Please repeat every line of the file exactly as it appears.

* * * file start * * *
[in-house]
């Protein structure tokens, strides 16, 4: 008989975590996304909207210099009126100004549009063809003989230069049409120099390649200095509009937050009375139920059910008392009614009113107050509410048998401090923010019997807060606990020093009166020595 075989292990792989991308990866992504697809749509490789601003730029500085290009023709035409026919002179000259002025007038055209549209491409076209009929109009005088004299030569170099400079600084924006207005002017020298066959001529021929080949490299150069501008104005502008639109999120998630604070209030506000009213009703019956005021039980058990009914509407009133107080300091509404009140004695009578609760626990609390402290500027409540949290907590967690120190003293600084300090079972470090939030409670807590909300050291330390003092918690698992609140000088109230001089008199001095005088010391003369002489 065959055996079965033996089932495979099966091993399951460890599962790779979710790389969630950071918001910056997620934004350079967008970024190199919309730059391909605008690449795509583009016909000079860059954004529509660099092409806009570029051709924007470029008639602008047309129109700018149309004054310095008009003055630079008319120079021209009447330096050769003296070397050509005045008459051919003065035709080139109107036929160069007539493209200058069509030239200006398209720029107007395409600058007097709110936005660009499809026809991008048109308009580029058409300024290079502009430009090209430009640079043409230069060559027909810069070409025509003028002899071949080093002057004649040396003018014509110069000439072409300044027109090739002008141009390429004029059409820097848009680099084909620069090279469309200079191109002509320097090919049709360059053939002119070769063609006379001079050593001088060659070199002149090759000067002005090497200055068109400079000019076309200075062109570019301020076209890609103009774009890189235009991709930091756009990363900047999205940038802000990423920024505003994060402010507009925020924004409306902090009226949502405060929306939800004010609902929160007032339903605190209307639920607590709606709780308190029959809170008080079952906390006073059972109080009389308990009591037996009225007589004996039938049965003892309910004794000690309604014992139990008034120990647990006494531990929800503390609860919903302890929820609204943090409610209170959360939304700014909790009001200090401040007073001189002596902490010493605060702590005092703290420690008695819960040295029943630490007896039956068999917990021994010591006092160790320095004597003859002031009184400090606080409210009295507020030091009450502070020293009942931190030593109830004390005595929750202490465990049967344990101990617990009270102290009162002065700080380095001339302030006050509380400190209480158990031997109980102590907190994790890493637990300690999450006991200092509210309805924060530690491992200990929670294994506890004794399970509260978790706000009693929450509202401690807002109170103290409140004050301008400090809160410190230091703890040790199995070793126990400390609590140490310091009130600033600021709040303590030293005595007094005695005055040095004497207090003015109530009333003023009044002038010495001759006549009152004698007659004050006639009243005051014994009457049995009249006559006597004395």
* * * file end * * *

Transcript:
[in-house]
């Protein structure tokens, strides 16, 4: 008989975590996304909207210099009126100004549009063809003989230069049409120099390649200095509009937050009375139920059910008392009614009113107050509410048998401090923010019997807060606990020093009166020595 075989292990792989991308990866992504697809749509490789601003730029500085290009023709035409026919002179000259002025007038055209549209491409076209009929109009005088004299030569170099400079600084924006207005002017020298066959001529021929080949490299150069501008104005502008639109999120998630604070209030506000009213009703019956005021039980058990009914509407009133107080300091509404009140004695009578609760626990609390402290500027409540949290907590967690120190003293600084300090079972470090939030409670807590909300050291330390003092918690698992609140000088109230001089008199001095005088010391003369002489 065959055996079965033996089932495979099966091993399951460890599962790779979710790389969630950071918001910056997620934004350079967008970024190199919309730059391909605008690449795509583009016909000079860059954004529509660099092409806009570029051709924007470029008639602008047309129109700018149309004054310095008009003055630079008319120079021209009447330096050769003296070397050509005045008459051919003065035709080139109107036929160069007539493209200058069509030239200006398209720029107007395409600058007097709110936005660009499809026809991008048109308009580029058409300024290079502009430009090209430009640079043409230069060559027909810069070409025509003028002899071949080093002057004649040396003018014509110069000439072409300044027109090739002008141009390429004029059409820097848009680099084909620069090279469309200079191109002509320097090919049709360059053939002119070769063609006379001079050593001088060659070199002149090759000067002005090497200055068109400079000019076309200075062109570019301020076209890609103009774009890189235009991709930091756009990363900047999205940038802000990423920024505003994060402010507009925020924004409306902090009226949502405060929306939800004010609902929160007032339903605190209307639920607590709606709780308190029959809170008080079952906390006073059972109080009389308990009591037996009225007589004996039938049965003892309910004794000690309604014992139990008034120990647990006494531990929800503390609860919903302890929820609204943090409610209170959360939304700014909790009001200090401040007073001189002596902490010493605060702590005092703290420690008695819960040295029943630490007896039956068999917990021994010591006092160790320095004597003859002031009184400090606080409210009295507020030091009450502070020293009942931190030593109830004390005595929750202490465990049967344990101990617990009270102290009162002065700080380095001339302030006050509380400190209480158990031997109980102590907190994790890493637990300690999450006991200092509210309805924060530690491992200990929670294994506890004794399970509260978790706000009693929450509202401690807002109170103290409140004050301008400090809160410190230091703890040790199995070793126990400390609590140490310091009130600033600021709040303590030293005595007094005695005055040095004497207090003015109530009333003023009044002038010495001759006549009152004698007659004050006639009243005051014994009457049995009249006559006597004395």